According to Herbert Chalk, an expert witness*fn10 ACEC presented on this subject, the last time ACEC filed for a change in its LEAC was in September 1998. That filing had included a "true-up" for the period June 1997 to September 1998. Although those proposed changes were never implemented, nobody had objected to the extended true-up period proposed in the filing. The average cumulative balance during each of those months was negative. That is, the averages of each monthly under-recovery and over-recovery, were all negative for that period. Hence, if interest had been calculated for any twelve-month period during that time, the result would have been that no interest would be due to the ratepayers.
The Ratepayer Advocate disagreed with Chalk's methodology because, according to Crane, the LEAC methodology included an "annual true-up, not a true-up over a multi-year period." Interest was to be calculated each month and then summed up at the end of the LEAC year. If the total at the end of the LEAC year required interest to be paid to ratepayers, that interest, in Crane's view, should be credited. If interest was owed to the utility, the utility would make appropriate accounting entries. Thus, interest should be examined "in discrete 12-month intervals to determine if [ACEC] owes ratepayers interest on any LEAC over-collections."
Accordingly, Crane recalculated the interest for the twelve-month periods ending May 1998 and May 1999.*fn11 Using this analysis, Crane opined that ACEC did not owe any interest to ratepayers for the period ending May 1998, but ACEC did owe them interest in the amount of $1,306,000 for the period ending May 1999. In addition, Crane figured that $687,000 was due ratepayers for June and July 1999, bringing the total proposed adjustment to the LEAC credit balance to $1,993,000.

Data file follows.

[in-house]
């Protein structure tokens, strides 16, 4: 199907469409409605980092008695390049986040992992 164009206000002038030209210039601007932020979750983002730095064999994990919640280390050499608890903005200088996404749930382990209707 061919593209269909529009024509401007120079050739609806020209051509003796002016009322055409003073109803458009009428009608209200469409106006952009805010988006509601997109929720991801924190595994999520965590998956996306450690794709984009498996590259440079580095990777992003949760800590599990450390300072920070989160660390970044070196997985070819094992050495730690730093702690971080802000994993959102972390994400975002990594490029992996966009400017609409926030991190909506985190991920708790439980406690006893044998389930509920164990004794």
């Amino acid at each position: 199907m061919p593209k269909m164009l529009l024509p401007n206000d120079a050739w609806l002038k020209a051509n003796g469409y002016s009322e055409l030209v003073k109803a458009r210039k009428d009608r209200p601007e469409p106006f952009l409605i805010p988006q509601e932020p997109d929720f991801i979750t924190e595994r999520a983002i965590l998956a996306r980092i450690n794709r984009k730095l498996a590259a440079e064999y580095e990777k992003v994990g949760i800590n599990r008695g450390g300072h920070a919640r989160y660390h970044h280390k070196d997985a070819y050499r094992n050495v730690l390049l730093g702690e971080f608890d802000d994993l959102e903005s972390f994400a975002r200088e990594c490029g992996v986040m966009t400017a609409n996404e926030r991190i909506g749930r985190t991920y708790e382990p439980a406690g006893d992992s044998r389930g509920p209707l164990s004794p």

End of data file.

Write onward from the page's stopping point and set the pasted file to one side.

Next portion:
The ALJ recommended that the Ratepayer Advocate's interest adjustments not be adopted. The judge applied the pertinent LEAC regulation, N.J.A.C. 14:3-13.4(a), which contemplates monthly calculations of interest, and concluded that ACEC's determination of final interest as of the end of the period covered by its last LEAC was consistent with this regulation. The ALJ was persuaded by ACEC's argument that the Ratepayer Advocate's recommended adjustment would deny ACEC "any recognition of interest expense incurred over an arbitrarily selected 12-month period to purchase fuel and power used, but not yet paid for by customers . . . ." The Board agreed with the ALJ's recommendation.
E. The "Net-of-Tax" Calculation
The parties also contested whether or not interest on the under-recovered balance should be calculated on the "net-of-tax" balance. Previously, for purposes of LEAC, ACEC had calculated interest on the cumulative balance, not the net-of-tax balance.
According to Chalk, cumulative interest on ACEC's deferred balance at the end of the Transition Period would be $8.9 million. If the net-of-tax deferred balance was used, interest would be $5.26 million. Chalk stated that when ACEC booked its deferral expenses on the under-recovery, it set up deferred taxes that would be reversed when it collected back those revenues from the customers. The operating income impact of the deferrals during the Transition Period was thus mitigated by the income tax savings associated with the expense deduction for tax purposes. As ACEC collected those monies back in the future, it would be getting revenues in excess of expenses and would have to pay taxes on those revenues. Hence, the issue here was one of timing. According to Chalk, the tax expense that ACEC incurred would be offset by the tax benefit it received.